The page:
Dan Barnett is a good-humored trombonist who is best known for his ability to play swinging solos. While he has worked with stride pianist Judy Carmichael, he is better known in his native Australia than in the U.S. at this point.Somewhere Someplace Sometime, which is available from www.danbarnett.com.au, is an often-exuberant set filled with exciting solos, inventive playing, and swinging ensembles. Barnett who, in addition to his trombone solos, takes some joyful vocals and shows that Steve Turre is not the only trombonist to also play conch shells, leads a 14-piece little big band. The musicianship is top-notch and the performances are quite spirited. Highlights include Mose Allison's “Seventh Son,” “Looking At The World Through Rose Colored Glasses,” “Little Joe From Chicago,” “A Little Minor Booze” and a tribute to Clark Terry on “Scarf Dance.” While the musicians are mostly unknown in the U.S., Somewhere Someplace Sometime stands as evidence that high quality swinging jazz can be heard virtually everywhere if one looks closely enough. Dan Barnett does an admirable job with his orchestra, making one hope that someday he will be leading a similar band in performances in the United States.

 

 

Critical Jazz Review - Brent Black

 

Big Band on steroids!

 

A vibrant swing, Latin you hear with your hips, an infectious groove and the New Orleans sound done to perfection. Dan Barnett is but one of the stellar talents that have been a well kept secret in Australia. Barnett's fifth album has this trombonist, singer and band leader not to mention the entire band firing on all cylinders with a foot to the floor approach missing from most big bands today.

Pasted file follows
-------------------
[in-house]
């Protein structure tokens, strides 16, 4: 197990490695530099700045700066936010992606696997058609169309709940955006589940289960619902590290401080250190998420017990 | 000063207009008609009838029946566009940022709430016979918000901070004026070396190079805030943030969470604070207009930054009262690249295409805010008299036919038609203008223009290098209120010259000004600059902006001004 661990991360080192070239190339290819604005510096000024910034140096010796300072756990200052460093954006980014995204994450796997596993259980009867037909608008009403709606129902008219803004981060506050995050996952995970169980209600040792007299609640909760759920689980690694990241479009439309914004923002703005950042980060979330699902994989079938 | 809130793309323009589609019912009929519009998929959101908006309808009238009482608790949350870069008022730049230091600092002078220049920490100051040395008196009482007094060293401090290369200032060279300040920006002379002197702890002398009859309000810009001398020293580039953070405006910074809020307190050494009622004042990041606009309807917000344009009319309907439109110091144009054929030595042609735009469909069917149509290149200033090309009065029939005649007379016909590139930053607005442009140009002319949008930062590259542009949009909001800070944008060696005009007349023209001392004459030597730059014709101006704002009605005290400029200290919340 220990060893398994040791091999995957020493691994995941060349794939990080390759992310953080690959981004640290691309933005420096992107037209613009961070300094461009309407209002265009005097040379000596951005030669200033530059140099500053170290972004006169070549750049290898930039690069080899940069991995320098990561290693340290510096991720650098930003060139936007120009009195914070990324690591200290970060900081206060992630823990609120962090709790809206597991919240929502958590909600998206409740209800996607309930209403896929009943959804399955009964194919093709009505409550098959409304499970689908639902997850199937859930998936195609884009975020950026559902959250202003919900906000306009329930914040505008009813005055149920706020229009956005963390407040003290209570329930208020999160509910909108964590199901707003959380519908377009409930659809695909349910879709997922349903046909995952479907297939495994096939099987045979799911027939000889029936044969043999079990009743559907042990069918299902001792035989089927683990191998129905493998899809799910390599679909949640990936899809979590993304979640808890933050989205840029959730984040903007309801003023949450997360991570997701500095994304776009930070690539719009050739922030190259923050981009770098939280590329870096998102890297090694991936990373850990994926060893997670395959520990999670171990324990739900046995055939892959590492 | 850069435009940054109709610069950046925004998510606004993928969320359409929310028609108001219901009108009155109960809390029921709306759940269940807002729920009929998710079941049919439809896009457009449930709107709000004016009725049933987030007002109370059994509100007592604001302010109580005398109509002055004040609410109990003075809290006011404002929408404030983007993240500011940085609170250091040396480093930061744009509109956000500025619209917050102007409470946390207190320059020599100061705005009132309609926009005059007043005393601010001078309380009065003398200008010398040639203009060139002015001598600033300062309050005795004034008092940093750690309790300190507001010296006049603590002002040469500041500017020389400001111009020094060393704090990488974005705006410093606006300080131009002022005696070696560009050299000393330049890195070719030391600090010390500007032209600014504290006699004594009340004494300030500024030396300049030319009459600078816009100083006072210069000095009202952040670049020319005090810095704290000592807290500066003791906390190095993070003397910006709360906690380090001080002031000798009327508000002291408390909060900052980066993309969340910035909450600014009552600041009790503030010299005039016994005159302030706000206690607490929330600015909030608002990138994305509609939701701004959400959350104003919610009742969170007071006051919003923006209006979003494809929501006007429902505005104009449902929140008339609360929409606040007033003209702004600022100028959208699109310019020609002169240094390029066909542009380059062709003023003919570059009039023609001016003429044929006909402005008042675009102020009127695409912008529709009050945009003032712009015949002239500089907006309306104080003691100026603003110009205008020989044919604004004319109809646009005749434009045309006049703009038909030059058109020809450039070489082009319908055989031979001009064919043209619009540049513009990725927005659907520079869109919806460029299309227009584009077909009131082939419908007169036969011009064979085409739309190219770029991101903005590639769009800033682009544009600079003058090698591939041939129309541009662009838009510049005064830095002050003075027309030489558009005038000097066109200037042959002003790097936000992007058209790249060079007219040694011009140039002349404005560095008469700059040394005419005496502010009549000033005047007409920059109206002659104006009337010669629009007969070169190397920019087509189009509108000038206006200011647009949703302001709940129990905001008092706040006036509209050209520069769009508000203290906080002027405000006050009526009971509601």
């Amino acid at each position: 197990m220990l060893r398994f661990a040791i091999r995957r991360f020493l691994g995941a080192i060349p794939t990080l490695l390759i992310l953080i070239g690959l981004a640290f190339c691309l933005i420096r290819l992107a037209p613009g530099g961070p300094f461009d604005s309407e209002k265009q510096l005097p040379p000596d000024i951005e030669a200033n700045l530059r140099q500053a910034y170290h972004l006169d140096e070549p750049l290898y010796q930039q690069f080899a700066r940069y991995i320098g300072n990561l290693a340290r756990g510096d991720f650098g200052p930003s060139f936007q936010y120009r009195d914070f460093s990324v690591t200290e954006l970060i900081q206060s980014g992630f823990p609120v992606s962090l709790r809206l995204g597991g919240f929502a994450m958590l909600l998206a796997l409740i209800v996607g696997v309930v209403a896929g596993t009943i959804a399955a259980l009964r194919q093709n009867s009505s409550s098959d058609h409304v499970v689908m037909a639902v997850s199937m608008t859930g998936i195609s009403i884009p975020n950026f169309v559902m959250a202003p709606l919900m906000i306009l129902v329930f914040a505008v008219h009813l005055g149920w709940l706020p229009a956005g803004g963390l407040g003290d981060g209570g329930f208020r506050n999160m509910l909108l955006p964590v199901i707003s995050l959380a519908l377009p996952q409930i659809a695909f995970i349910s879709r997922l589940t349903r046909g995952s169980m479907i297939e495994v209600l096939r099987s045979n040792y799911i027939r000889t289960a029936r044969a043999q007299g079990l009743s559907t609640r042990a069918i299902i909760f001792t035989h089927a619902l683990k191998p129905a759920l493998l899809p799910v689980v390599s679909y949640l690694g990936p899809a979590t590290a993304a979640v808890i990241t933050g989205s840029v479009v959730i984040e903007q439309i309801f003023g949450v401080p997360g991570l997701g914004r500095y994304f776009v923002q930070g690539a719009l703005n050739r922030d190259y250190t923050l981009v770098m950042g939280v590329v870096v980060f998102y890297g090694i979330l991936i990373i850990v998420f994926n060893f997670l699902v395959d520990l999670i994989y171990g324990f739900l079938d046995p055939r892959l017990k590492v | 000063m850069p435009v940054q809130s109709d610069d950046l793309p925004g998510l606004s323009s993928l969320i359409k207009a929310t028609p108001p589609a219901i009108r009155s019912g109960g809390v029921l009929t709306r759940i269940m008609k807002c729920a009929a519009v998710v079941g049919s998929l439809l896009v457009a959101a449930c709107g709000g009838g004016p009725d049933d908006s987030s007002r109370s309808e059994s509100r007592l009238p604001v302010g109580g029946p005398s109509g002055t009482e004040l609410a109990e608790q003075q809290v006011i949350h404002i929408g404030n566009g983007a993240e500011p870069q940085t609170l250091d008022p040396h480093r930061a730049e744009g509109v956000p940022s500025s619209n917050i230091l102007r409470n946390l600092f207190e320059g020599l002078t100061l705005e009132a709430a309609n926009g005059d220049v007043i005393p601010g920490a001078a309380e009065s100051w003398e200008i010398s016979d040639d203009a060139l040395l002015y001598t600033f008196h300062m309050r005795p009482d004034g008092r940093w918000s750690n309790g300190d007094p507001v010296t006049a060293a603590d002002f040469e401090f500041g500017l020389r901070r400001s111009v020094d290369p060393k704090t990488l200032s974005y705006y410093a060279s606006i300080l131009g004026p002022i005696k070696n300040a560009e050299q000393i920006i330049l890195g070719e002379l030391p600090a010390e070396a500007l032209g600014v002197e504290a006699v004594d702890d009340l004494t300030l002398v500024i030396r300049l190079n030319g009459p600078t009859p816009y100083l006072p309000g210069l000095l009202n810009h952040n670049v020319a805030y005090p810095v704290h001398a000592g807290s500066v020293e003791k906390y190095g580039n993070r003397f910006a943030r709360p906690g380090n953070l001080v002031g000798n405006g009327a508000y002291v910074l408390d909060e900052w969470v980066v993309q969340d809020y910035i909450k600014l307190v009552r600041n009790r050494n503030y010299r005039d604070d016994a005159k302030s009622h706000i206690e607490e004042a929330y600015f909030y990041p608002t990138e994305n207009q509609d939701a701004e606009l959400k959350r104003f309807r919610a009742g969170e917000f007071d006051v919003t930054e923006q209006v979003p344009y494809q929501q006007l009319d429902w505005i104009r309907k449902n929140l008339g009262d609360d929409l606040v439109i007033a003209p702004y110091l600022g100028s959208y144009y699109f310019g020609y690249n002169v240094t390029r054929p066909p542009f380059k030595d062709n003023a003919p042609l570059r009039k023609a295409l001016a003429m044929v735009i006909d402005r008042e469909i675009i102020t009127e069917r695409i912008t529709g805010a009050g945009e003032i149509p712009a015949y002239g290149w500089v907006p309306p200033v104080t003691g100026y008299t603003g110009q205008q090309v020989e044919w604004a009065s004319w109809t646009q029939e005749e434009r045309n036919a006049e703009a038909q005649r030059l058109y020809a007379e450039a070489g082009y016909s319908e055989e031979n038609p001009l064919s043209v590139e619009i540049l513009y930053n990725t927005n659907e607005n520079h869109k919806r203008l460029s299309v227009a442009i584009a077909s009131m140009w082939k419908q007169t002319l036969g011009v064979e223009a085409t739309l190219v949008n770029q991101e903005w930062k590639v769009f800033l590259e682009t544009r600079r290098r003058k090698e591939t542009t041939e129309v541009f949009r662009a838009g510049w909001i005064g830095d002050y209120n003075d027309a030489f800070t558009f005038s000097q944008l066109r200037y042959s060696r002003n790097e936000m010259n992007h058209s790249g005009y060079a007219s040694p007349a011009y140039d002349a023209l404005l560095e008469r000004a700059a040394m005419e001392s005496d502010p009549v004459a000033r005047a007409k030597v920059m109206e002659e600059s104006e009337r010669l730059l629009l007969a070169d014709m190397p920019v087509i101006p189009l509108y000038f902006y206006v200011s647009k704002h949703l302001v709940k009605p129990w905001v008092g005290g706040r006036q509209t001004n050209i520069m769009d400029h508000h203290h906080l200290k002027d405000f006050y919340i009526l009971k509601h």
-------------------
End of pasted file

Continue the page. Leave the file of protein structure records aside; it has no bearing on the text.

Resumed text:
Kicking the party off with the classic "Seventh Son" the horn charts are off the hook and Barnett's vocals are done to an old school crooner like perfection that makes old school new cool. "Looking At The World Through Rose Colored Glasses" is a smoker and continues to set up a non stop sonic party with great charts and stellar solos from this most engaging of big bands. "Let's Get Lost" swings with warm and vibrant vocals and a big band able to shift musical dynamics on the fly to create just the right amount of excitement and flavor without ever hitting the self indulgent level most big bands ultimately find themselves. "Hot Stuff - Tudo Bom" closes this release with style, flair and panache.

 

An infectious and intoxicating journey into the land of rhythm and groove, Some Where Some Place Some Time is a musical triumph of what was but...brought back and reinvented by drawing upon a myriad of genres and styles to make Dan Barnett's musical voice truly unique. Time and space limit my ability to express my true appreciation for just how well this band swings. If a chain is only as strong as the weakest link then there are clearly no weak links here! From Laura Kahle to JC Stylles to Andrew Dickeson and now Dan Barnett - The Australian jazz scene is exporting some of the finest jazz available anywhere!

 

 Sydney Morning Herald Review

 

 If you want music to pick you up out of the day-to-day torpor and give you a hefty shot of ebullience, this should do the trick. Some of Dan Barnett’s singing might have a retro-jazz styling about it but it is delivered with the conviction of now, not to mention having charm, zest and good humour. His trombone playing shares those qualities and adds a burnished tone and an engaging blend of swagger and non-maudlin melancholy. His well-honed big band delivers the snappy arrangements with verve and contains many worthy soloists who ride the rhythmic tide produced by bassist Phil Stack and drummer Andrew Dickeson. John Shand